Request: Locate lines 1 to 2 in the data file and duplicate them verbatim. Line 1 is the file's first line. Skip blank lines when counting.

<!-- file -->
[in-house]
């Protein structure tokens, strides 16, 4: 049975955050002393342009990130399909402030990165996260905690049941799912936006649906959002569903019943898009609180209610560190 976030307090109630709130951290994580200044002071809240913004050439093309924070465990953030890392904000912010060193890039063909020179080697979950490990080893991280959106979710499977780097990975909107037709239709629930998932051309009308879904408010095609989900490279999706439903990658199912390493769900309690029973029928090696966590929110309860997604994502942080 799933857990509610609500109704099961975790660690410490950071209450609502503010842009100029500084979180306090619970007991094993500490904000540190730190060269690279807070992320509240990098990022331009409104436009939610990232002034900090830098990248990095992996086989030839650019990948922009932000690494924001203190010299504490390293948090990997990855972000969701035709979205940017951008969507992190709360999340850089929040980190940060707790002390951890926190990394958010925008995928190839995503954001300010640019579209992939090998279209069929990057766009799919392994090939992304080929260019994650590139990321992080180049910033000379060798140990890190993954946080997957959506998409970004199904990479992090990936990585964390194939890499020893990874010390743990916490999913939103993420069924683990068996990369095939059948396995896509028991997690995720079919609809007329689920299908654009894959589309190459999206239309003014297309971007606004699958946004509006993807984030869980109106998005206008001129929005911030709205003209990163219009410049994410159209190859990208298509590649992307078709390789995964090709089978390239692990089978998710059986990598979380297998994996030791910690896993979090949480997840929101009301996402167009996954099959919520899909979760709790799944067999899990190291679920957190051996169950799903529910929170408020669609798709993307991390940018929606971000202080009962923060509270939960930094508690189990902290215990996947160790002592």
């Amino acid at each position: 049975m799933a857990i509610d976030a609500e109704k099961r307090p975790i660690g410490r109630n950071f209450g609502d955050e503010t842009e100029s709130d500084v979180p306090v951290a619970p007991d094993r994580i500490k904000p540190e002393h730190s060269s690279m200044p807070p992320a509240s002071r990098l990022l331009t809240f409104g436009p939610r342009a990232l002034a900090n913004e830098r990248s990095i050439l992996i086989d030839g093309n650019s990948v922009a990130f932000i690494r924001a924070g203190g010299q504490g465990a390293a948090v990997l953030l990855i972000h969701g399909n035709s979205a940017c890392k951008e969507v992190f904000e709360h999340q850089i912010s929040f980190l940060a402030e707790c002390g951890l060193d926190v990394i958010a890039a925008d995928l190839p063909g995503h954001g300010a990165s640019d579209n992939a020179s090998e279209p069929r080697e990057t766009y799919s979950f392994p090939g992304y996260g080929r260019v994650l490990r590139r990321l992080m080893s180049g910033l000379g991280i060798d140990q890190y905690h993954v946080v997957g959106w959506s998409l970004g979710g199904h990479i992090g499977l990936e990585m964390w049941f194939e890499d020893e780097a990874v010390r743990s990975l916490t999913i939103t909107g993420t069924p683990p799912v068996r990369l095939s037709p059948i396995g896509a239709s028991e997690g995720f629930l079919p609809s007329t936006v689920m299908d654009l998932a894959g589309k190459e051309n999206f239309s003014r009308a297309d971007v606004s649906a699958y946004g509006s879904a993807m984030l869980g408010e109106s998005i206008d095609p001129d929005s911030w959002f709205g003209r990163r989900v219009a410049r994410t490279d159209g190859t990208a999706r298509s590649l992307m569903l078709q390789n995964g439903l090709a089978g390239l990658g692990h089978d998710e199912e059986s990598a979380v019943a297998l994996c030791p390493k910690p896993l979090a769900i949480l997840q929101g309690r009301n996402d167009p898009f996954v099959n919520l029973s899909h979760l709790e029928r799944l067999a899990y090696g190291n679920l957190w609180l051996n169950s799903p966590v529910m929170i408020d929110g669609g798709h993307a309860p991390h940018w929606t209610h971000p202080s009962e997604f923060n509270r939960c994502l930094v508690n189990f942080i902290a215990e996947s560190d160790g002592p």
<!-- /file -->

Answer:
[in-house]
């Protein structure tokens, strides 16, 4: 049975955050002393342009990130399909402030990165996260905690049941799912936006649906959002569903019943898009609180209610560190 976030307090109630709130951290994580200044002071809240913004050439093309924070465990953030890392904000912010060193890039063909020179080697979950490990080893991280959106979710499977780097990975909107037709239709629930998932051309009308879904408010095609989900490279999706439903990658199912390493769900309690029973029928090696966590929110309860997604994502942080 799933857990509610609500109704099961975790660690410490950071209450609502503010842009100029500084979180306090619970007991094993500490904000540190730190060269690279807070992320509240990098990022331009409104436009939610990232002034900090830098990248990095992996086989030839650019990948922009932000690494924001203190010299504490390293948090990997990855972000969701035709979205940017951008969507992190709360999340850089929040980190940060707790002390951890926190990394958010925008995928190839995503954001300010640019579209992939090998279209069929990057766009799919392994090939992304080929260019994650590139990321992080180049910033000379060798140990890190993954946080997957959506998409970004199904990479992090990936990585964390194939890499020893990874010390743990916490999913939103993420069924683990068996990369095939059948396995896509028991997690995720079919609809007329689920299908654009894959589309190459999206239309003014297309971007606004699958946004509006993807984030869980109106998005206008001129929005911030709205003209990163219009410049994410159209190859990208298509590649992307078709390789995964090709089978390239692990089978998710059986990598979380297998994996030791910690896993979090949480997840929101009301996402167009996954099959919520899909979760709790799944067999899990190291679920957190051996169950799903529910929170408020669609798709993307991390940018929606971000202080009962923060509270939960930094508690189990902290215990996947160790002592």